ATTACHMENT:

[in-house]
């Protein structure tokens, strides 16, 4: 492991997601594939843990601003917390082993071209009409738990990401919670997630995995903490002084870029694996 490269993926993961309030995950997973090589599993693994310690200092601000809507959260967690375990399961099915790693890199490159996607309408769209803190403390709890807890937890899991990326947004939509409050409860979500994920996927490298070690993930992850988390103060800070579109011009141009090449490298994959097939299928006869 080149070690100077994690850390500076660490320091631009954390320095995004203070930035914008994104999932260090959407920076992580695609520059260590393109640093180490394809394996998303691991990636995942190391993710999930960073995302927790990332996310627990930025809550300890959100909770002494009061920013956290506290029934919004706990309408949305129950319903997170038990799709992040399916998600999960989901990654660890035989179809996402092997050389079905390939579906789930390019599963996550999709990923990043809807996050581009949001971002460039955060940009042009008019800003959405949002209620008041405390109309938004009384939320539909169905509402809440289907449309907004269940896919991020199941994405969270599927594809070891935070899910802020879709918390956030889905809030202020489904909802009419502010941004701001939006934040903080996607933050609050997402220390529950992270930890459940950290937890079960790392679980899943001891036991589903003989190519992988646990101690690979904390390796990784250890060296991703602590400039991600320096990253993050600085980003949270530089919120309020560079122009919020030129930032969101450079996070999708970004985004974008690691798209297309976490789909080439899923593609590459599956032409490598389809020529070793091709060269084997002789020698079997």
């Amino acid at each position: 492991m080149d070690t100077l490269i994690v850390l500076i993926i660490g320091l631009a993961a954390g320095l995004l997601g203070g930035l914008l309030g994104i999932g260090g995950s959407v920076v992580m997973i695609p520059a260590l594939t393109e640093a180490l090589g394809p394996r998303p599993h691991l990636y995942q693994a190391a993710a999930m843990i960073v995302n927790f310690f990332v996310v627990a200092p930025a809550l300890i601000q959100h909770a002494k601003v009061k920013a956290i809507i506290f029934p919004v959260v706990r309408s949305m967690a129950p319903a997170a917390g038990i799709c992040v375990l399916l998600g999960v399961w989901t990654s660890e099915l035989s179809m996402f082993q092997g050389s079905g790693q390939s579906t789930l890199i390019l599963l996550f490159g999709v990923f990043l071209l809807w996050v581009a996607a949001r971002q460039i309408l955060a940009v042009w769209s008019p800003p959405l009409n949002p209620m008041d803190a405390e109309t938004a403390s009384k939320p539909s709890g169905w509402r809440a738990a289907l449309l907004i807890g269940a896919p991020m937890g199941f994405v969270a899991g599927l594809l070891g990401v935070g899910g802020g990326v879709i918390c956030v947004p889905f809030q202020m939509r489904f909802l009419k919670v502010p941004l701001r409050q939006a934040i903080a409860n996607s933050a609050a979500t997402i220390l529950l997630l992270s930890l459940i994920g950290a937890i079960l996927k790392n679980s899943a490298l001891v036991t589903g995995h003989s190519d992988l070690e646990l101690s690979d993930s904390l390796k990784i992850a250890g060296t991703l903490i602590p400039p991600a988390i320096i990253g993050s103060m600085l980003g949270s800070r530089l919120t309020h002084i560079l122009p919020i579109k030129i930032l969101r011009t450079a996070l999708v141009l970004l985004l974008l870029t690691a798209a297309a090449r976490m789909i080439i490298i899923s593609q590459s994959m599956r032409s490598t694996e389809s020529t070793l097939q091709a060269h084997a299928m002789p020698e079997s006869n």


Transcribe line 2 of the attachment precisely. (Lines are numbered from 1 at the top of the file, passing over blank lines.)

């Protein structure tokens, strides 16, 4: 492991997601594939843990601003917390082993071209009409738990990401919670997630995995903490002084870029694996 490269993926993961309030995950997973090589599993693994310690200092601000809507959260967690375990399961099915790693890199490159996607309408769209803190403390709890807890937890899991990326947004939509409050409860979500994920996927490298070690993930992850988390103060800070579109011009141009090449490298994959097939299928006869 080149070690100077994690850390500076660490320091631009954390320095995004203070930035914008994104999932260090959407920076992580695609520059260590393109640093180490394809394996998303691991990636995942190391993710999930960073995302927790990332996310627990930025809550300890959100909770002494009061920013956290506290029934919004706990309408949305129950319903997170038990799709992040399916998600999960989901990654660890035989179809996402092997050389079905390939579906789930390019599963996550999709990923990043809807996050581009949001971002460039955060940009042009008019800003959405949002209620008041405390109309938004009384939320539909169905509402809440289907449309907004269940896919991020199941994405969270599927594809070891935070899910802020879709918390956030889905809030202020489904909802009419502010941004701001939006934040903080996607933050609050997402220390529950992270930890459940950290937890079960790392679980899943001891036991589903003989190519992988646990101690690979904390390796990784250890060296991703602590400039991600320096990253993050600085980003949270530089919120309020560079122009919020030129930032969101450079996070999708970004985004974008690691798209297309976490789909080439899923593609590459599956032409490598389809020529070793091709060269084997002789020698079997």